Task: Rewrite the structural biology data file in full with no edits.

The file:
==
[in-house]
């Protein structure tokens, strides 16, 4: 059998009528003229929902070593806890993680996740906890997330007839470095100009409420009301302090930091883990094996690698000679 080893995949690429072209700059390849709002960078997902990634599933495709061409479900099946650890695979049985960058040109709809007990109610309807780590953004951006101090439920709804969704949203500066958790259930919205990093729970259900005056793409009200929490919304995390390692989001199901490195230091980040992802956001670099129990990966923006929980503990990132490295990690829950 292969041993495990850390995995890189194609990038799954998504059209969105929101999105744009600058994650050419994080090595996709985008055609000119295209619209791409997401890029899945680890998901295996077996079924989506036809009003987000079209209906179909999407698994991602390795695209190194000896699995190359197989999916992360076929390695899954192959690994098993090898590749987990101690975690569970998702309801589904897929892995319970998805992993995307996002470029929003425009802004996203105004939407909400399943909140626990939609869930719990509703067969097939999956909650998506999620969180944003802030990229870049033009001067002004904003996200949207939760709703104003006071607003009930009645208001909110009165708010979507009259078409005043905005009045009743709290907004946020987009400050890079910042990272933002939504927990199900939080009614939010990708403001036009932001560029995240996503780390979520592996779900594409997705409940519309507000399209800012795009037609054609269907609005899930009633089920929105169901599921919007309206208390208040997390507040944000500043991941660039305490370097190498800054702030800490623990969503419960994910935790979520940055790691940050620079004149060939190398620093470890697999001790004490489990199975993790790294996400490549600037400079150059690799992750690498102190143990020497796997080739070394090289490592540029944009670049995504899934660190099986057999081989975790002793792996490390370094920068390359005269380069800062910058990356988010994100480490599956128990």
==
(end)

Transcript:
[in-house]
């Protein structure tokens, strides 16, 4: 059998009528003229929902070593806890993680996740906890997330007839470095100009409420009301302090930091883990094996690698000679 080893995949690429072209700059390849709002960078997902990634599933495709061409479900099946650890695979049985960058040109709809007990109610309807780590953004951006101090439920709804969704949203500066958790259930919205990093729970259900005056793409009200929490919304995390390692989001199901490195230091980040992802956001670099129990990966923006929980503990990132490295990690829950 292969041993495990850390995995890189194609990038799954998504059209969105929101999105744009600058994650050419994080090595996709985008055609000119295209619209791409997401890029899945680890998901295996077996079924989506036809009003987000079209209906179909999407698994991602390795695209190194000896699995190359197989999916992360076929390695899954192959690994098993090898590749987990101690975690569970998702309801589904897929892995319970998805992993995307996002470029929003425009802004996203105004939407909400399943909140626990939609869930719990509703067969097939999956909650998506999620969180944003802030990229870049033009001067002004904003996200949207939760709703104003006071607003009930009645208001909110009165708010979507009259078409005043905005009045009743709290907004946020987009400050890079910042990272933002939504927990199900939080009614939010990708403001036009932001560029995240996503780390979520592996779900594409997705409940519309507000399209800012795009037609054609269907609005899930009633089920929105169901599921919007309206208390208040997390507040944000500043991941660039305490370097190498800054702030800490623990969503419960994910935790979520940055790691940050620079004149060939190398620093470890697999001790004490489990199975993790790294996400490549600037400079150059690799992750690498102190143990020497796997080739070394090289490592540029944009670049995504899934660190099986057999081989975790002793792996490390370094920068390359005269380069800062910058990356988010994100480490599956128990």